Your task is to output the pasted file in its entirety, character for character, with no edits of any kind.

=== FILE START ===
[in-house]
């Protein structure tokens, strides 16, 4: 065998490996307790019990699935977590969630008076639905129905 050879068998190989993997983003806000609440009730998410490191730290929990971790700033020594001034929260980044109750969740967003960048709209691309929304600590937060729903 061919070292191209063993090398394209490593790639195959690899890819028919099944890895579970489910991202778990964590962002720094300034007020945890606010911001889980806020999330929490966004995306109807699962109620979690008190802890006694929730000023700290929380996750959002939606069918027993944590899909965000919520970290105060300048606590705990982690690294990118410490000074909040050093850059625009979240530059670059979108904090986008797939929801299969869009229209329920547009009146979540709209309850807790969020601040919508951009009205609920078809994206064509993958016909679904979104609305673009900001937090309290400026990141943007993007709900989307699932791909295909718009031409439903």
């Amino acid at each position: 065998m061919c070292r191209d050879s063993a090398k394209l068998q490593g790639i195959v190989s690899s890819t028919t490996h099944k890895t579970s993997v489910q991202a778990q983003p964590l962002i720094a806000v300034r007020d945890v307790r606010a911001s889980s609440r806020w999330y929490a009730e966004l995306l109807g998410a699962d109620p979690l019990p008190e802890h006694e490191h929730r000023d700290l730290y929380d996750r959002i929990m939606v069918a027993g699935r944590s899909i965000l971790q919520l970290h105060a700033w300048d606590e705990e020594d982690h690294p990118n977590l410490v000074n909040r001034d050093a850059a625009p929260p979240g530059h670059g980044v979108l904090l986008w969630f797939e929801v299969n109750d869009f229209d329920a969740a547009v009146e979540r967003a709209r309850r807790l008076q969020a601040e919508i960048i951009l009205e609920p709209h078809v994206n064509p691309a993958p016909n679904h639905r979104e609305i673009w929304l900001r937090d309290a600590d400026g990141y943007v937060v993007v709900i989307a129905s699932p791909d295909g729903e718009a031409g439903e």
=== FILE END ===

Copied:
[in-house]
């Protein structure tokens, strides 16, 4: 065998490996307790019990699935977590969630008076639905129905 050879068998190989993997983003806000609440009730998410490191730290929990971790700033020594001034929260980044109750969740967003960048709209691309929304600590937060729903 061919070292191209063993090398394209490593790639195959690899890819028919099944890895579970489910991202778990964590962002720094300034007020945890606010911001889980806020999330929490966004995306109807699962109620979690008190802890006694929730000023700290929380996750959002939606069918027993944590899909965000919520970290105060300048606590705990982690690294990118410490000074909040050093850059625009979240530059670059979108904090986008797939929801299969869009229209329920547009009146979540709209309850807790969020601040919508951009009205609920078809994206064509993958016909679904979104609305673009900001937090309290400026990141943007993007709900989307699932791909295909718009031409439903």
């Amino acid at each position: 065998m061919c070292r191209d050879s063993a090398k394209l068998q490593g790639i195959v190989s690899s890819t028919t490996h099944k890895t579970s993997v489910q991202a778990q983003p964590l962002i720094a806000v300034r007020d945890v307790r606010a911001s889980s609440r806020w999330y929490a009730e966004l995306l109807g998410a699962d109620p979690l019990p008190e802890h006694e490191h929730r000023d700290l730290y929380d996750r959002i929990m939606v069918a027993g699935r944590s899909i965000l971790q919520l970290h105060a700033w300048d606590e705990e020594d982690h690294p990118n977590l410490v000074n909040r001034d050093a850059a625009p929260p979240g530059h670059g980044v979108l904090l986008w969630f797939e929801v299969n109750d869009f229209d329920a969740a547009v009146e979540r967003a709209r309850r807790l008076q969020a601040e919508i960048i951009l009205e609920p709209h078809v994206n064509p691309a993958p016909n679904h639905r979104e609305i673009w929304l900001r937090d309290a600590d400026g990141y943007v937060v993007v709900i989307a129905s699932p791909d295909g729903e718009a031409g439903e």